When ordering something from a waiter

0
votes

if you were to ask for a drink would you say

Puedo tener una botella de aqua (can i have a bottle of water)

or would it be

puede tengo una botella de aqua

which one is more acceptable'

4198 views
updated SEP 2, 2010
edited by --Mariana--
posted by Dp

12 Answers

0
votes

A Latin American friend of mine was telling me that when ordering in Madrid, people say:

"Tráeme una botella de agua." Bring me a bottle of water.

This, she said, sounds rude to her ears, but that is how people order here.

updated SEP 2, 2010
posted by JoyceM
0
votes

Is there a problem with simply stating, "Yo quiero pedir una botella de agua por favor."

updated SEP 2, 2010
edited by Marco-Pollo
posted by Marco-Pollo
0
votes

Ian Francis Hill said:

Puedo tener ia correct. at least it can be understood though in Spanish it sounds strange.Una cerveza por favor is easierPuede tengo would translate as he , she , you formal + I have ( very confusing)In a sentence usually the first verb is conjugated Puedo from Poder I can or can I and Tengo from tenerhope this helpsIan

I have to agree with James. "Puedo tener" sounds as if you translated it word for word from English. No native speaker would say it that way nor is it correct.

updated DIC 23, 2008
posted by LadyDi
0
votes

Puedo tener ia correct. at least it can be understood though in Spanish it sounds strange.
Una cerveza por favor is easier

Puede tengo would translate as he , she , you formal + I have ( very confusing)
In a sentence usually the first verb is conjugated Puedo from Poder I can or can I and Tengo from tener
hope this helps
Ian

updated DIC 23, 2008
posted by ian-hill
0
votes

Dp said:

so would either of my two options not be correct at all?

No, neither is correct. Asking "puedo tener" is like asking "am I capable of possessing." This use of "have" in English is rather idiomatic, and "May (can) I have" really means "Will you give/bring me."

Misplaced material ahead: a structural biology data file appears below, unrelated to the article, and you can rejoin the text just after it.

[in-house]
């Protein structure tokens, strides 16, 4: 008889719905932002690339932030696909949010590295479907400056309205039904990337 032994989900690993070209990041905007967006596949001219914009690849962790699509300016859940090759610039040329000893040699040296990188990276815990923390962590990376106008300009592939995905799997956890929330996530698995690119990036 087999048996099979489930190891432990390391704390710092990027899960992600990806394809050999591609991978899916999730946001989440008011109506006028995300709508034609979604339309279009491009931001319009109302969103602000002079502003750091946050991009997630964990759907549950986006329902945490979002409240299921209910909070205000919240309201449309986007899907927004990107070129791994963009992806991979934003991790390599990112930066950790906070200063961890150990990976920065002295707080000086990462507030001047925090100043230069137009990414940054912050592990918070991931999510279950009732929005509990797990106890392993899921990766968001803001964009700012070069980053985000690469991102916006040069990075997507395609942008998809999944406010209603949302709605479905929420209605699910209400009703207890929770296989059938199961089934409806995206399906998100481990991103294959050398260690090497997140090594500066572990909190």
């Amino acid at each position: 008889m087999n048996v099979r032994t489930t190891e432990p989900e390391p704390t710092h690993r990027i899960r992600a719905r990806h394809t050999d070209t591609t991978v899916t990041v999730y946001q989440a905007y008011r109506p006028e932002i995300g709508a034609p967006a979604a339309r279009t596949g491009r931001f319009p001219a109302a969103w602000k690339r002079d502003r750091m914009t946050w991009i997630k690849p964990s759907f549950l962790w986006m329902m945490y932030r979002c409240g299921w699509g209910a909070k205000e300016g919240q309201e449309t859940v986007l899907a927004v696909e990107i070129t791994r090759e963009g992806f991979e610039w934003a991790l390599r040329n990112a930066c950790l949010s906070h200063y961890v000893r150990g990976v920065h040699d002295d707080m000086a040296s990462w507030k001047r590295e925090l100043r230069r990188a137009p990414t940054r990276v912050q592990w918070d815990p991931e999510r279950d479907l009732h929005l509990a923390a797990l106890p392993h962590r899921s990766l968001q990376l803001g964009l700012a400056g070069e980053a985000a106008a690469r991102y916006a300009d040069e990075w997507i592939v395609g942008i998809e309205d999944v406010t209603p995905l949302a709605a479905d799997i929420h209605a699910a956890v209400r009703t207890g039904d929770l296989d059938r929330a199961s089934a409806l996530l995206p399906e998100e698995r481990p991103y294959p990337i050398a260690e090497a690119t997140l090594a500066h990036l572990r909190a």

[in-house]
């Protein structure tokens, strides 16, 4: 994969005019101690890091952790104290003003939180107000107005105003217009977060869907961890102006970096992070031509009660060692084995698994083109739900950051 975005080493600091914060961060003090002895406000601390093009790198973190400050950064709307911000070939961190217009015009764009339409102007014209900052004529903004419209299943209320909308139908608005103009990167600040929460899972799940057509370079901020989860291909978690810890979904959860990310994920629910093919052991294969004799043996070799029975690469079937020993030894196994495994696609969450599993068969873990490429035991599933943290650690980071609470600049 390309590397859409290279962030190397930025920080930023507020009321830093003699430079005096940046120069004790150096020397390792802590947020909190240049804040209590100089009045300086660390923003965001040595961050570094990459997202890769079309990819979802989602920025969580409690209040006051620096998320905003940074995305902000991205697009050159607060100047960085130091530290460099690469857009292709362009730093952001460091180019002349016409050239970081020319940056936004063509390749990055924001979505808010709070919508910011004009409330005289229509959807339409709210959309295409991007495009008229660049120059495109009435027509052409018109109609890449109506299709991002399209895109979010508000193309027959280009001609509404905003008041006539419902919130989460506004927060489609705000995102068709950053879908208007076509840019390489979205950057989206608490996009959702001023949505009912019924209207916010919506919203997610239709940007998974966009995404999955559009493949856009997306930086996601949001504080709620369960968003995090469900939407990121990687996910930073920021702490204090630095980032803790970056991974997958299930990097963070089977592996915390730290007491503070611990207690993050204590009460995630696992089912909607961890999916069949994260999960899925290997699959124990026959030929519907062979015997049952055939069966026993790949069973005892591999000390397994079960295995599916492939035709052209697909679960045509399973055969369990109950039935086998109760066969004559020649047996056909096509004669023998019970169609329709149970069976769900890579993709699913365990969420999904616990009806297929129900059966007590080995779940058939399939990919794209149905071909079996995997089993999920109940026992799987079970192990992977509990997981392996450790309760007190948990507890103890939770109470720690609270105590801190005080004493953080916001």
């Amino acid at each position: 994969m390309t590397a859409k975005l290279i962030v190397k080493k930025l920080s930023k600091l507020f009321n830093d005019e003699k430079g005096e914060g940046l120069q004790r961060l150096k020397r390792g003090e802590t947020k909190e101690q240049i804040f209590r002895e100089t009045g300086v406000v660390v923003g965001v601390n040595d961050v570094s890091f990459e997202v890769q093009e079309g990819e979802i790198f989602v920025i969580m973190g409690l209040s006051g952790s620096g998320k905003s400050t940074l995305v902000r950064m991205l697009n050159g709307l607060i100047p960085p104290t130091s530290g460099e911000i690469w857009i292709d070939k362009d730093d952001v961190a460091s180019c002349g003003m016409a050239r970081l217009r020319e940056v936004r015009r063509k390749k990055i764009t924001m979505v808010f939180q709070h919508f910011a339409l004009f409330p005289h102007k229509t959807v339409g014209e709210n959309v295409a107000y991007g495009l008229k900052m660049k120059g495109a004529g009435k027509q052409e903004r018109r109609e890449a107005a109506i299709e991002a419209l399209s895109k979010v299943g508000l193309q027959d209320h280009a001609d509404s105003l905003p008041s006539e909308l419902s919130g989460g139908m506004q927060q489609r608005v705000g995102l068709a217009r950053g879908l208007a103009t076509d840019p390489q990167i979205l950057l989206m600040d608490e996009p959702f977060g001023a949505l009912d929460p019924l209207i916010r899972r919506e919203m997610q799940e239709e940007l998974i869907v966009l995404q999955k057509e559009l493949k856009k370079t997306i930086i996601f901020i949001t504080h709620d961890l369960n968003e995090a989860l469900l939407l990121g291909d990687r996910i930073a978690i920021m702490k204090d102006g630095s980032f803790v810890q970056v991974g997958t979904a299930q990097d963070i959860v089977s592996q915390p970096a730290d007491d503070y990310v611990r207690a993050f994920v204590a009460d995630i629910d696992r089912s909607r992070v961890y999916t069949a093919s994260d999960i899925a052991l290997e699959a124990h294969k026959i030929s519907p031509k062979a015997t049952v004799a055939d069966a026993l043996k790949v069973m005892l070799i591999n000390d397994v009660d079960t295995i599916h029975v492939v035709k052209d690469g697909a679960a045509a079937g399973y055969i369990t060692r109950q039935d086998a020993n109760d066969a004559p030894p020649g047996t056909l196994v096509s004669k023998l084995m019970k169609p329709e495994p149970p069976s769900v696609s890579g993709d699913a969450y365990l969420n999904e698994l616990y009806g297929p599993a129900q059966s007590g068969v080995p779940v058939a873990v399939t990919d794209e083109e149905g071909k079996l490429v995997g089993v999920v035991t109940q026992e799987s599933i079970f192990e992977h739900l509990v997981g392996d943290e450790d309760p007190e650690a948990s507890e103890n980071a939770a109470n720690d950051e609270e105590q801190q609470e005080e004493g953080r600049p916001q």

"Puede tengo" means "you can I have," and as such makes no sense.

updated DIC 23, 2008
posted by 00bacfba
0
votes

so would either of my two options not be correct at all'

updated DIC 23, 2008
posted by Dp
0
votes

Thank you.

James Santiago said:

>

updated DIC 23, 2008
posted by 0074b507
0
votes

Well, I was telling the OP how to say what the English said. There was no please.

In asking a waiter to bring me something, I often omit the "please," depending on the context. The politeness is often conveyed by tone of voice and facial expression.

As for the grammar, the conditional is used here as an ellipsis of the full sentence, which would indeed include the past subjunctive.

¿[Si te pidiera,] me podrías traer una botella de agua?

This is the same in English:

[If I asked you,] could you [i.e., would you be able to] bring me a bottle of water?

The implied hypothetical question is what conveys the politeness, because it turns a direct request into a mere question.

updated DIC 23, 2008
posted by 00bacfba
0
votes

I meant that you did not say . Your mother would be chiding you for your lack of courtesy.

James Santiago said:

Por favor. Your mother is smacking you upside the head.I beg your pardon?

>

updated DIC 23, 2008
posted by 0074b507
0
votes

Por favor. Your mother is smacking you upside the head.

I beg your pardon'

updated DIC 23, 2008
posted by 00bacfba
0
votes

Por favor. Your mother is smacking you upside the head. I assume this is the Spanish equivalent of saying rather than

updated DIC 23, 2008
posted by 0074b507
0
votes

Neither one. I would say:

¿Me podrías traer una botella de agua? (aqua is Italian)

or just

¿Me traes (das) una botella de agua'

updated DIC 23, 2008
posted by 00bacfba